Many times we talk about entrepreneurs as if all entrepreneurs are the same. No they are not. As far as I can tell there are at least three kinds of entrepreneurs. I want to discuss these in today’s blog. I hope the distinctions will be useful to you on your journey.
Technical entrepreneurs are skilled people within their professions who are concerned with personal satisfaction based on their excellent professional skills. They think- “If I am great at my profession then I should be great at running it as a business.” These view their business as a source of income. They focus on maximising their income even at the expense of the underlying asset – the business. The intent is not growing the business but growing one’s income. In effect they replace the former corporate employer with another employer called SELF. They work for themselves. The technician builds a business that depends on him, his skills, talents and interests. In actual fact, he is self-employed as he creates a business that offers him a job. His main focus is to maximise his income from the business and not necessarily increase the value of the business. This person’s business is fully dependent on himself. If he does not show up to work, there is no revenue.
Bona fide entrepreneurs are those who want to achieve personal wealth and financial reward simultaneously. These generally seek the growth of both revenue and asset value. They view their business as an investment. They seek to balance their regular revenue stream from the business with the capital appreciation in the long term. They therefore seek business growth and sustainability.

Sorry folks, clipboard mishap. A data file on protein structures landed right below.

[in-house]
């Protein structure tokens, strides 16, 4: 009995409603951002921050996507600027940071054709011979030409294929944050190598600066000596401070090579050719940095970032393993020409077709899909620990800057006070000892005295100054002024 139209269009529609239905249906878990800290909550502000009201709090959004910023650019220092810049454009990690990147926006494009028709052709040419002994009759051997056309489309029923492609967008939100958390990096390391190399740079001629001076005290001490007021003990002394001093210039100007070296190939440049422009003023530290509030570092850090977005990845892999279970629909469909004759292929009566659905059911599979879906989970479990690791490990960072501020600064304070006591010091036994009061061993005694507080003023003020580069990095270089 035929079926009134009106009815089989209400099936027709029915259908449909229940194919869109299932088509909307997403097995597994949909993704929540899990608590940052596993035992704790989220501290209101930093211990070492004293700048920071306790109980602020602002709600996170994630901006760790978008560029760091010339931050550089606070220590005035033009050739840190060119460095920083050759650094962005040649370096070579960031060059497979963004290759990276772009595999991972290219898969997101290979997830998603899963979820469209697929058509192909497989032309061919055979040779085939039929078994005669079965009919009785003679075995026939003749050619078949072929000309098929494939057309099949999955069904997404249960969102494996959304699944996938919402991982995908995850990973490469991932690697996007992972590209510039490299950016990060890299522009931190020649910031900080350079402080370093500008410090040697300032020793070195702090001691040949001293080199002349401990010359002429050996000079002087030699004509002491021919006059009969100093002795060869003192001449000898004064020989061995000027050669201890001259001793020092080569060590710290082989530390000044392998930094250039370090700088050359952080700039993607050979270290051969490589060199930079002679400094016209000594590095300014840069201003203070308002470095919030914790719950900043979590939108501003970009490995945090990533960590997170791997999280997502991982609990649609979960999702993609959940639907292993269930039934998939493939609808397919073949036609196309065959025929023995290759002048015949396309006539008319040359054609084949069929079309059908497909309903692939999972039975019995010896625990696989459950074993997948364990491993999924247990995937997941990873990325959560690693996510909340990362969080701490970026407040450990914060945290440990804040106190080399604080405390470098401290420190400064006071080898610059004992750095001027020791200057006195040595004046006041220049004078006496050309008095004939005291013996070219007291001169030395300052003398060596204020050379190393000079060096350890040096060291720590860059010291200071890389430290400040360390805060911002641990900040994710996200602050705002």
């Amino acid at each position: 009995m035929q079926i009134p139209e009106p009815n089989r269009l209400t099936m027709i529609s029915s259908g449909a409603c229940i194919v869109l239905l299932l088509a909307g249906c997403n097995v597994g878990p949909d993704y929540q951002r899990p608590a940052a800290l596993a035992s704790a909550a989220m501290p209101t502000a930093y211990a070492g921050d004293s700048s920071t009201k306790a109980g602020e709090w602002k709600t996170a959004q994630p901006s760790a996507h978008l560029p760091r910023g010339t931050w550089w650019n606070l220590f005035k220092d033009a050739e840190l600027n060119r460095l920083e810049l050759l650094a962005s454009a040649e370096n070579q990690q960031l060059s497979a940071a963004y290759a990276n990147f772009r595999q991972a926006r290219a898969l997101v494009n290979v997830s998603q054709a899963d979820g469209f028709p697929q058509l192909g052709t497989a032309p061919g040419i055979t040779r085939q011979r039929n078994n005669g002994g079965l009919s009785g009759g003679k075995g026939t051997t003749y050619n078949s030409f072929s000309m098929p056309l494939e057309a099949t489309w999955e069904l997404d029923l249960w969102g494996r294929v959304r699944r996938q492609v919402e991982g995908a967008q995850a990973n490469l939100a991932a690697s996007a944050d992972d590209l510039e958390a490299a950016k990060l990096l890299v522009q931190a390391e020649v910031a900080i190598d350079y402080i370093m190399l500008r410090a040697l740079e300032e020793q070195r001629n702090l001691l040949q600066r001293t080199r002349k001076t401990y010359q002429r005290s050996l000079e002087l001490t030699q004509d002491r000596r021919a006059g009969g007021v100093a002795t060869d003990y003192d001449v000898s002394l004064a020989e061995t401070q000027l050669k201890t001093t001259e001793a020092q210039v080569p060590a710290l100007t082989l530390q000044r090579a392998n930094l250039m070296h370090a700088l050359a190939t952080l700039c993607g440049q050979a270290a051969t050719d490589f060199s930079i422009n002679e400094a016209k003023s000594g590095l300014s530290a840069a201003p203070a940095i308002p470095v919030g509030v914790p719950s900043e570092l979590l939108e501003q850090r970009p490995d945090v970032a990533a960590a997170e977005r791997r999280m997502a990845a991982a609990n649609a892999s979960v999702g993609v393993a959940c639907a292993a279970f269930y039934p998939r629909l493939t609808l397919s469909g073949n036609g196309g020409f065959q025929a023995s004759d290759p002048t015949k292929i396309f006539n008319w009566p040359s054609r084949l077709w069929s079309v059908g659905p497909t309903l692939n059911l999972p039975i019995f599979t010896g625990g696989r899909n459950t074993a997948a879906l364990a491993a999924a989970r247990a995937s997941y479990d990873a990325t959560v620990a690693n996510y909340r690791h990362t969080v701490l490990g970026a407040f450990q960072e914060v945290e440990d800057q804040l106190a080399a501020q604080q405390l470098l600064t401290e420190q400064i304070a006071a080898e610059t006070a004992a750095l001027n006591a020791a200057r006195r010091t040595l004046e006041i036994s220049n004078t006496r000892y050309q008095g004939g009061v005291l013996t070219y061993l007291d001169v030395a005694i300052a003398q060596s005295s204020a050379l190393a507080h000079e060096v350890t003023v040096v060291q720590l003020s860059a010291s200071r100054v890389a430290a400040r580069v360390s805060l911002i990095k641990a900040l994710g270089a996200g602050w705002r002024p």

This entrepreneur builds an enterprise that liberates him while creating significant equity returns on his investment. He grows the business to a point that it can run itself under the hands of professional managers. He invests in growing the business and building its systems so that it sustains him. This one can afford to go on vacation while still earning an income. He heavily invests effort, time and money to ensure that a day comes when the business can spin without him continuously spinning the plates.
Professional managers are principally concerned with constructing a successful business which they can manage for both financial gain and personal satisfaction. They pride themselves in operational excellence and management skills. They work for the business. Their focus is demonstrating what can be done with the business. They tend to be perfectionists. They do not mind growing the business as long as the business is text book perfect. They view the business itself as a work of art – something impressive that gives them bragging rights.
Michael E. Gerber contends that businesses established by technicians fail because they assume that since they are good technically and understand the technical nature of their business, they therefore understand how to build a business that does the work. Not all astute bankers are good banking entrepreneurs. Not all skilled healthcare practitioners make good healthcare business entrepreneurs.
Entrepreneurship is not about excellent technical skills, but about the ability to create businesses that will do the technical work. The art and craft of building businesses is critical to entrepreneurship.
Gerber characteristically states that while a technician goes to work in his business, the entrepreneur goes to work on his business. Entrepreneurship is about building a business that will work for you.
I recommend that in your entrepreneurial journey you move towards building the business. Work on the business and not work in and/or for the business.
As you start on the entrepreneurial journey identify yourself on this scale of entrepreneurial types.